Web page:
July 14 coronavirus news

By Jessie Yeung, Steve George, Tara John, Meg Wagner, Mike Hayes and Melissa Macaya, CNN

Updated 0450 GMT (1250 HKT) July 15, 2020
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11:22 p.m. ET, July 14, 2020

Japan defense minister says outbreak at Okinawa US military bases is a “very serious situation”  

From CNN's Kaori Enjoji and Junko Ogura in Tokyo

Japans Defence Minister Taro Kono waits for US Special Representative for North Korea Stephen Biegun (not pictured) prior to their bilateral meeting in Tokyo on July 10.
Japans Defence Minister Taro Kono waits for US Special Representative for North Korea Stephen Biegun (not pictured) prior to their bilateral meeting in Tokyo on July 10. Behrouz Mehri/Pool/AFP/Getty Images

The outbreak of coronavirus cases at US military bases in Japan is "extremely serious," said Japanese Defense Minister Taro Kono on Tuesday.

A total of 100 US military personnel and their families have so far been diagnosed with Covid-19 across six US Military facilities in Japan since early July. 

The US Marine Corps Air Station Futenma on Okinawa, with 71 confirmed cases, is the worst-impacted location.

Patients on commercial planes: Three US personnel, who tested positive after arriving in Tokyo over the weekend, took commercial flight en route to Marine Corps Air Station Iwakuni in Yamaguchi Prefecture -- despite guidelines prohibiting them from using public transportation on Tuesday.

“It is an extremely serious situation. I asked the US side to strictly punish them and to take a serious action to prevent recurrence in the future,” Kono said.

Okinawa Gov. Denny Tamaki is arriving in Tokyo today to seek help from the Japanese government to press for more disclosure from the US military, and halt the arrivals of new US military personnel from outside Japan.

11:22 p.m. ET, July 14, 2020

Brazil president refuses to confirm latest coronavirus test

From CNN's Rodrigo Pedroso in Sao Paulo and Juliana Arini in Cuiabá

The office of Brazilian President Jair Bolsonaro told CNN late Tuesday it could not confirm if the President has taken a new coronavirus test, or when information regarding any testing of the country's leader may be made available.

Bolsonaro announced he tested positive for the virus last week.

Earlier, he told CNN affiliate CNN Brasil that he would do another RT-PCR test again today for Covid-19 to see if the virus is still active in his body.

“I look forward to the result because I can't stand this routine of staying at home. I'm feeling good,” he said Monday night.

10:16 p.m. ET, July 14, 2020

The US reported more than 61,000 cases today

The United States now has at least 3,424,304 cases of coronavirus and 136,432 related deaths, according to data from Johns Hopkins University.

On Tuesday, the country saw 61,248 new cases and 827 reported deaths. 

The totals include cases from all 50 states, the District of Columbia and other US territories, as well as repatriated cases. 

Follow our live tracker of US cases here:

7:59 p.m. ET, July 14, 2020

Health experts raise concerns about emergency use authorizations for Covid-19 vaccines

From CNN’s Wes Bruer

Health experts testifying before the House Oversight Subcommittee on Economic and Consumer Policy expressed concerns that a Covid-19 vaccine would have to be distributed under a US Food and Drug Administration’s emergency use authorization. 

Emergency use authorization from the FDA is not the same as approval, but when there is no available or accessible alternative, it’s a signal from regulators that the likely benefits of a product seem to outweigh the risks.

The experts testified at a Tuesday hearing and cautioned against rushing a vaccine before Phase 3 clinical trials are complete. They urged decision makers to balance the need for urgency with transparency.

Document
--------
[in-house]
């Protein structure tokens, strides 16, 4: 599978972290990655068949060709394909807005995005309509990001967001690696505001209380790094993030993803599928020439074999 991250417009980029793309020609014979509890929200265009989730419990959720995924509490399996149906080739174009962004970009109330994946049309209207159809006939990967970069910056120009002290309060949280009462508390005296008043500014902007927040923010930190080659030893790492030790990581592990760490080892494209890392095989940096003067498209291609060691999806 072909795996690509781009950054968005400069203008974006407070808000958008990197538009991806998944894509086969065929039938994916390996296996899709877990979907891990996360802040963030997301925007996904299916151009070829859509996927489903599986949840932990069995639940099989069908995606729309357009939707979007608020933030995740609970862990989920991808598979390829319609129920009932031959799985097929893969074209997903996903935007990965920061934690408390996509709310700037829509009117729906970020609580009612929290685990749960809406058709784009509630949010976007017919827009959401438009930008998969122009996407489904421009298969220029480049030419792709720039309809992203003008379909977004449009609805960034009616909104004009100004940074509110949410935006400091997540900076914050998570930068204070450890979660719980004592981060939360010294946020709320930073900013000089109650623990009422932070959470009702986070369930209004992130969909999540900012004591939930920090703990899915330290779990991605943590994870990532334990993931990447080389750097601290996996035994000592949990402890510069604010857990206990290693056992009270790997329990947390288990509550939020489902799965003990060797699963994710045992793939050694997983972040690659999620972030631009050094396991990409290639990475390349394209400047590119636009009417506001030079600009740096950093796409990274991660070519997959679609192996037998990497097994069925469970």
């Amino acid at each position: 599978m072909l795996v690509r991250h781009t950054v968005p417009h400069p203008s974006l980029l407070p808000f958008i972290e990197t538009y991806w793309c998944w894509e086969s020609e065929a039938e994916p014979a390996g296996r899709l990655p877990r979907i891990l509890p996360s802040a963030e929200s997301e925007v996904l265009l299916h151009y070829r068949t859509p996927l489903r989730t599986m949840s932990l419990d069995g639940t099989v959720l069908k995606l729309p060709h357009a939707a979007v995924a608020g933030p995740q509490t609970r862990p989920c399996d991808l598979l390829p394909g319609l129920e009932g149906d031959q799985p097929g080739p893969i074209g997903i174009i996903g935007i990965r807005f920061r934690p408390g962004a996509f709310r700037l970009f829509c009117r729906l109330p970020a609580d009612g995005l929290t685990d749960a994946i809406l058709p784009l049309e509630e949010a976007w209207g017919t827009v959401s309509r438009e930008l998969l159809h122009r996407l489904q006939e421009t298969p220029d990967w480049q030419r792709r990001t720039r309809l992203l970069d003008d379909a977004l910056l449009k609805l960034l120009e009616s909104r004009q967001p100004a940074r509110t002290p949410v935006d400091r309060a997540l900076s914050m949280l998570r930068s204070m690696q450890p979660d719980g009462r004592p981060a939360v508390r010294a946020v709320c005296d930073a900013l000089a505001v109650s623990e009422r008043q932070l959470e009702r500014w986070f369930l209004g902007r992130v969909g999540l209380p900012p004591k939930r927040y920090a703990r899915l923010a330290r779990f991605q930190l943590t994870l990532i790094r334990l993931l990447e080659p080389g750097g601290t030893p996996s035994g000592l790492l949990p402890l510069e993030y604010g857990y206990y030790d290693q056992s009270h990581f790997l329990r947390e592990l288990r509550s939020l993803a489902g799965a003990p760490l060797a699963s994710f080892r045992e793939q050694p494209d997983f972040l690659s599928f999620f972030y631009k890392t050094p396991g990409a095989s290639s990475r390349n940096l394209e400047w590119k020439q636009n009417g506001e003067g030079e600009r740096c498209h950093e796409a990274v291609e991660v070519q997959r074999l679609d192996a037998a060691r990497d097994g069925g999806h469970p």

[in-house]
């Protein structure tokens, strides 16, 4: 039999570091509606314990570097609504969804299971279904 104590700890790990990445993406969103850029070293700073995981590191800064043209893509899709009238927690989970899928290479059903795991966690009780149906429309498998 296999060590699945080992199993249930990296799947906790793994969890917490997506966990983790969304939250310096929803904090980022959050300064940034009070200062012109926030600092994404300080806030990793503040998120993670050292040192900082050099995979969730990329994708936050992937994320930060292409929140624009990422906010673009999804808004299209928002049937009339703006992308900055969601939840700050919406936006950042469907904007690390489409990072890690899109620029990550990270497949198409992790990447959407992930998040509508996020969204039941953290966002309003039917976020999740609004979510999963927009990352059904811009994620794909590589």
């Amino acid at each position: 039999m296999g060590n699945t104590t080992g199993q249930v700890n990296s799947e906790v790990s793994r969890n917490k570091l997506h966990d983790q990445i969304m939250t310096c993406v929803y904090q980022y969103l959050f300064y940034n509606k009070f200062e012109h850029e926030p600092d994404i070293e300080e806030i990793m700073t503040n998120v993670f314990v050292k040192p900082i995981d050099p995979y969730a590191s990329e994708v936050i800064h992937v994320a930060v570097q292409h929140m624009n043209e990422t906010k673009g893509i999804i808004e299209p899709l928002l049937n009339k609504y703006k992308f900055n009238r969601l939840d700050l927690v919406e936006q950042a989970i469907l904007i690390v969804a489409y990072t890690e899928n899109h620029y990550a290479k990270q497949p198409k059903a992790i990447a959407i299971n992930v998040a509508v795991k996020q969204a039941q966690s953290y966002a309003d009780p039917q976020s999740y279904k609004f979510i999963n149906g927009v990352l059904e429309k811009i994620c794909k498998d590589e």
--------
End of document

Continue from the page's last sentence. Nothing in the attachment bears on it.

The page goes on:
Here's what the experts said:

  • Dr. Bruce Gellin, president of global immunization at the Sabin Vaccine Institute, said he “strongly recommends that any vaccine being considered for any type of approval by the FDA be reviewed in an open, public meeting of the FDA Vaccine and Related Biological Product Advisory Committee.” Gellin added that “if a vaccine used under an EUA turns out to be ineffective or raise safety concerns and users are unclear if the vaccine was unapproved, a crisis could occur undermining confidence in all vaccines.”
  • Dr. Jesse Goodman, director of the Center on Medical Product Access, Safety and Stewardship a Georgetown University, said that while issuing an EUA to distribute a vaccine in an area with a severe Covid-19 outbreak could be appropriate, “experience has shown the public may interpret an EUA as the same as an approval.”
  • Dr. Jason Schwartz, assistant professor of health policy at Yale University, echoed those concerns, saying he would also be worries that an EUA “would not be understood to be different from full approval” of a vaccine. 
  • Dr. Ruth Karron, director of the Center for Immunization Research at Johns Hopkins Bloomberg said “decisions may need to be made about issuing EUAs for one or more vaccines with data that are promising but incomplete,” which would raise questions about the risk and benefits to those in high-risk groups.  

8:01 p.m. ET, July 14, 2020

More than 1 million coronavirus tests have been conducted in Tennessee

From CNN's Janine Mack

Vehicles line up at a drive through testing center at Robertson County Fairgrounds in Springfield, Tennessee, on April 18.
Vehicles line up at a drive through testing center at Robertson County Fairgrounds in Springfield, Tennessee, on April 18. Brett Carlsen/Getty Images

At least 1,071,320 coronavirus tests have been conducted in Tennessee since the pandemic began in March, the state's Department of Health reported today.

There have been at least 66,788 cases of coronavirus in the state and at least 767 people have died from the virus since the pandemic began, according to the health department.

During a news conference on Tuesday, Gov. Bill Lee said his state went from testing a few hundred people a day to more than a million people. He claimed that anyone can get tested in the state.

7:36 p.m. ET, July 14, 2020

Colorado governor says state's coronavirus cases are trending upward

From CNN's Raja Razek

Colorado Gov. Jared Polis speaks during a press conference on Tuesday.